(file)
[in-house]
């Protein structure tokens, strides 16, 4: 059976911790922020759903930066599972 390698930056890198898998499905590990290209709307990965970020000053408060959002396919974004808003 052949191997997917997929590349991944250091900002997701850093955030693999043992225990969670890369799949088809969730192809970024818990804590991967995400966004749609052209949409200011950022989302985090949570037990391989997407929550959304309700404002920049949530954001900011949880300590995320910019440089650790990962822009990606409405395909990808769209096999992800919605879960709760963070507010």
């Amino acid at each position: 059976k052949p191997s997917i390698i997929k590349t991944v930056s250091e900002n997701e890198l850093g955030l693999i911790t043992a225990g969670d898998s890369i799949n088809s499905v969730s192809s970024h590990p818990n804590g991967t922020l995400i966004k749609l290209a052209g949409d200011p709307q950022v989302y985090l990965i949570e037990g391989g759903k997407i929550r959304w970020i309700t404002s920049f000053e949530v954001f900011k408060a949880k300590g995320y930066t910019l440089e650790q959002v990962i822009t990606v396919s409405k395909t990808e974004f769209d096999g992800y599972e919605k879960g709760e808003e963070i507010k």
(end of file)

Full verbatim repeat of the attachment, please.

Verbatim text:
[in-house]
């Protein structure tokens, strides 16, 4: 059976911790922020759903930066599972 390698930056890198898998499905590990290209709307990965970020000053408060959002396919974004808003 052949191997997917997929590349991944250091900002997701850093955030693999043992225990969670890369799949088809969730192809970024818990804590991967995400966004749609052209949409200011950022989302985090949570037990391989997407929550959304309700404002920049949530954001900011949880300590995320910019440089650790990962822009990606409405395909990808769209096999992800919605879960709760963070507010």
């Amino acid at each position: 059976k052949p191997s997917i390698i997929k590349t991944v930056s250091e900002n997701e890198l850093g955030l693999i911790t043992a225990g969670d898998s890369i799949n088809s499905v969730s192809s970024h590990p818990n804590g991967t922020l995400i966004k749609l290209a052209g949409d200011p709307q950022v989302y985090l990965i949570e037990g391989g759903k997407i929550r959304w970020i309700t404002s920049f000053e949530v954001f900011k408060a949880k300590g995320y930066t910019l440089e650790q959002v990962i822009t990606v396919s409405k395909t990808e974004f769209d096999g992800y599972e919605k879960g709760e808003e963070i507010k």